Over the past couple of years, we (the exceedingly small team at Grantown Museum) have been focussing our work on our collection; catching up on an ever-growing backlog of cataloguing, beginning the process of digitisation and generally sorting and tidying our store which has been sadly neglected in the previous few years when we have been prioritising more ‘front of house’ activity. A chance conversation, about what I now forget, led to me directing a volunteer to have an explore through our costumes which lie neatly packed away in acid free tissue paper, in archival grade boxes (thanks to a previous funded project) but are seldom, if ever, looked at. Many a happy, subsequent hour was spent, alone in the store by our fascinated volunteer, admiring an eclectic mix of Victorian dresses, military uniform, baby clothes, underwear, arisaids, lace shawls, muffs and fox-headed stoles. 

‘To save double handling them,’ I asked her, with a cunning plan coming to mind, ‘….as you go through them, can you take measurements, do a rough condition check, photograph them and compile a spreadsheet of data ready to go onto the digital catalogue?’   (not too much to ask of a dedicated volunteer is it?)

Revisiting this forgotten, yet comparatively organised corner of our store made me wonder about exhibiting some of our costume, and quickly remember the barriers and challenges to doing this. We don’t have many mannequins, costumes are vulnerable to environmental conditions and moreover, while the clothes are nice to look at, they mostly don’t have contextual information or provenance attached from which to make a good story worthy of an interesting exhibition.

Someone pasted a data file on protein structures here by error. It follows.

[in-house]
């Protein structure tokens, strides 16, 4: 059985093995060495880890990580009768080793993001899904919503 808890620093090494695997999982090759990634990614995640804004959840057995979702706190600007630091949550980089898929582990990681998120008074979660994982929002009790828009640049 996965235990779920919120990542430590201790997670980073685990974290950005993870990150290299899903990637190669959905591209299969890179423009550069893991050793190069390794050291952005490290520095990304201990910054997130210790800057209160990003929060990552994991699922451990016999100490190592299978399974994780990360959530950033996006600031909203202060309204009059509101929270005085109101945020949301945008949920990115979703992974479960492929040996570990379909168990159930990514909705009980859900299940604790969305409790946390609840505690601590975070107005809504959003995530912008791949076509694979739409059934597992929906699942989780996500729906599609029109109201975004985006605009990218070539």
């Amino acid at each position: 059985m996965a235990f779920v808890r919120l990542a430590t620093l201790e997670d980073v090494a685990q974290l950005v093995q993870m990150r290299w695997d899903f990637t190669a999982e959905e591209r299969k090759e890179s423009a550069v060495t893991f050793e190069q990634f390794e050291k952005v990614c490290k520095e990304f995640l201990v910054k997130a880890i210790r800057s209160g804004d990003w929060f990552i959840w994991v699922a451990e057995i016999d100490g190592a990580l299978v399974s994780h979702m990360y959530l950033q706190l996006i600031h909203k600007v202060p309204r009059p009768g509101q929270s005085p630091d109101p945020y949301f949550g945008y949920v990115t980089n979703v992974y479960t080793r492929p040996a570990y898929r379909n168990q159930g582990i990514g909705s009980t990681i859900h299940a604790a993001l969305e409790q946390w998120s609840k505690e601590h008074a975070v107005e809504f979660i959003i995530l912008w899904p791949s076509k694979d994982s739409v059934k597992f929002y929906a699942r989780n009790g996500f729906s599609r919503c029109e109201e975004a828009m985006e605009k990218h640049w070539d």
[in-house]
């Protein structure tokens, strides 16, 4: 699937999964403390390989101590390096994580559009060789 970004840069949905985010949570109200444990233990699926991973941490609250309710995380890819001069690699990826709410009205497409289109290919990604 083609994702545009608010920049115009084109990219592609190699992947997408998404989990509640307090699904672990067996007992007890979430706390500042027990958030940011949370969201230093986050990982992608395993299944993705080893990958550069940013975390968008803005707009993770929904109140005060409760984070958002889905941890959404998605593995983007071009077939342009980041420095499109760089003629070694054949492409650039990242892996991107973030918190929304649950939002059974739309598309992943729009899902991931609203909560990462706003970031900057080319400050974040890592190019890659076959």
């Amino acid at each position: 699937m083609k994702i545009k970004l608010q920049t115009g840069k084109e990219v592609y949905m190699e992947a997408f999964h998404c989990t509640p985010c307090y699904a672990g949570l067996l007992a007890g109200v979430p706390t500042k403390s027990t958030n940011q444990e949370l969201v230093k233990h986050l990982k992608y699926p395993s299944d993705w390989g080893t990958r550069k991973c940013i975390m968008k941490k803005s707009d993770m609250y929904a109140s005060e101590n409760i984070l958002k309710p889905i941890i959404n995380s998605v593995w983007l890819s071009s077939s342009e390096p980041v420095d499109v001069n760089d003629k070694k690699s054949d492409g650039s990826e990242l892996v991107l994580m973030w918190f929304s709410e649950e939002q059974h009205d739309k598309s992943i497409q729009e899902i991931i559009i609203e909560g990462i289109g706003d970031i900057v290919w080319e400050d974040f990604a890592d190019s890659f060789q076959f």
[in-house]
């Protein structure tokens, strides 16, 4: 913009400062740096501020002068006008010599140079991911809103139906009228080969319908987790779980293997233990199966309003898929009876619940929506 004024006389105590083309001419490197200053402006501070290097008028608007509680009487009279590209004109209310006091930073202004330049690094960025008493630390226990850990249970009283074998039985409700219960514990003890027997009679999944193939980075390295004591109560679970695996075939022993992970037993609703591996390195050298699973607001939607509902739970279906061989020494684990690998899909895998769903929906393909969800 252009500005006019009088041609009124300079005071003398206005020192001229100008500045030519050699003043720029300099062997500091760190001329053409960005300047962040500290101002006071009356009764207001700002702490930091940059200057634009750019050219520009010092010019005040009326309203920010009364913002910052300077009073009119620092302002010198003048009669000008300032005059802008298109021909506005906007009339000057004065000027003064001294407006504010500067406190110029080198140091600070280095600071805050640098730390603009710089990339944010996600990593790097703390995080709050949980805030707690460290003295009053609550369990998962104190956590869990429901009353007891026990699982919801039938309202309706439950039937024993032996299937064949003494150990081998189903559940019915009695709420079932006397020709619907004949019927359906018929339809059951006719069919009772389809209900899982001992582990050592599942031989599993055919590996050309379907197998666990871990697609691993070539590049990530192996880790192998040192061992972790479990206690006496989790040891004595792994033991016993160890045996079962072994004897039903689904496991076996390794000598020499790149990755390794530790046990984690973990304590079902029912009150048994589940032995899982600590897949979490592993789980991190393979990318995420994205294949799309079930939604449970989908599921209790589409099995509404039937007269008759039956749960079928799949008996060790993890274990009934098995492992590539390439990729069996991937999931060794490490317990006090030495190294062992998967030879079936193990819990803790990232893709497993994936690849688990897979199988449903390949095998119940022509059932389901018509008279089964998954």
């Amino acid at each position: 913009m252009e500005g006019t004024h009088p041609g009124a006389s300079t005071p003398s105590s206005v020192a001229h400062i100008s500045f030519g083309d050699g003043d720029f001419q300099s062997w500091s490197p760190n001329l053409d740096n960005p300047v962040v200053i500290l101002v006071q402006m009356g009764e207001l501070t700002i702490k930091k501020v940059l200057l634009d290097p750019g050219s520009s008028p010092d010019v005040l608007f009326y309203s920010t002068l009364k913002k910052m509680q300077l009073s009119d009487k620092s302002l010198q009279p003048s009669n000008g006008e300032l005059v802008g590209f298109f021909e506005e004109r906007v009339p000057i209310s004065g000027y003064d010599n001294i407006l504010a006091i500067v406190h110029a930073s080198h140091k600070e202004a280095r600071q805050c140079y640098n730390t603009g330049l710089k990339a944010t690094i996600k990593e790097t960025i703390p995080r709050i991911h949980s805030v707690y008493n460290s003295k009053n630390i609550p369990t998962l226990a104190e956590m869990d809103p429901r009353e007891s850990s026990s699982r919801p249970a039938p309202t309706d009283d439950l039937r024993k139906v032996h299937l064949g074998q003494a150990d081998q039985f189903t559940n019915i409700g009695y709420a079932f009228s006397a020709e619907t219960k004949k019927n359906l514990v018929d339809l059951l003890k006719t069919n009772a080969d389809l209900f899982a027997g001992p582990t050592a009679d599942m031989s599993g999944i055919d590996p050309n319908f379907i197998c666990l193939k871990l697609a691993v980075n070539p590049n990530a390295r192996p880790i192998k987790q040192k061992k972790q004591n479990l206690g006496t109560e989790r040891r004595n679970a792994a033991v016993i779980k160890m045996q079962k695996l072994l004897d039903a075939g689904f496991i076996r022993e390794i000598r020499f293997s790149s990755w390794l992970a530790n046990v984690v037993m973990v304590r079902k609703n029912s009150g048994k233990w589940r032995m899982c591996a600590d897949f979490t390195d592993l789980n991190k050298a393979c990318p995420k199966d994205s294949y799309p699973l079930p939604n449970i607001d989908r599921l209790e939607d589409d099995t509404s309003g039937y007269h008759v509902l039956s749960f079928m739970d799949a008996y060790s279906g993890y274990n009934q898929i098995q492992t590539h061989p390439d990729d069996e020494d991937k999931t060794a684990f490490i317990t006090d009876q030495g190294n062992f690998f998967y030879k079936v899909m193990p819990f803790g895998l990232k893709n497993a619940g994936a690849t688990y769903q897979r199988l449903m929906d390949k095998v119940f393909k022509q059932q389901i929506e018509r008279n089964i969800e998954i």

I also thought – ‘I wonder what other costume highland museums have in their collections?’

 So, I found myself in the new style meeting, me at my kitchen table and 12 other people crammed into my laptop, asking my colleagues from the highland museum sector – “ do any of you lot have any interesting costume in your collections? And the rest, as they say, is (literally) history!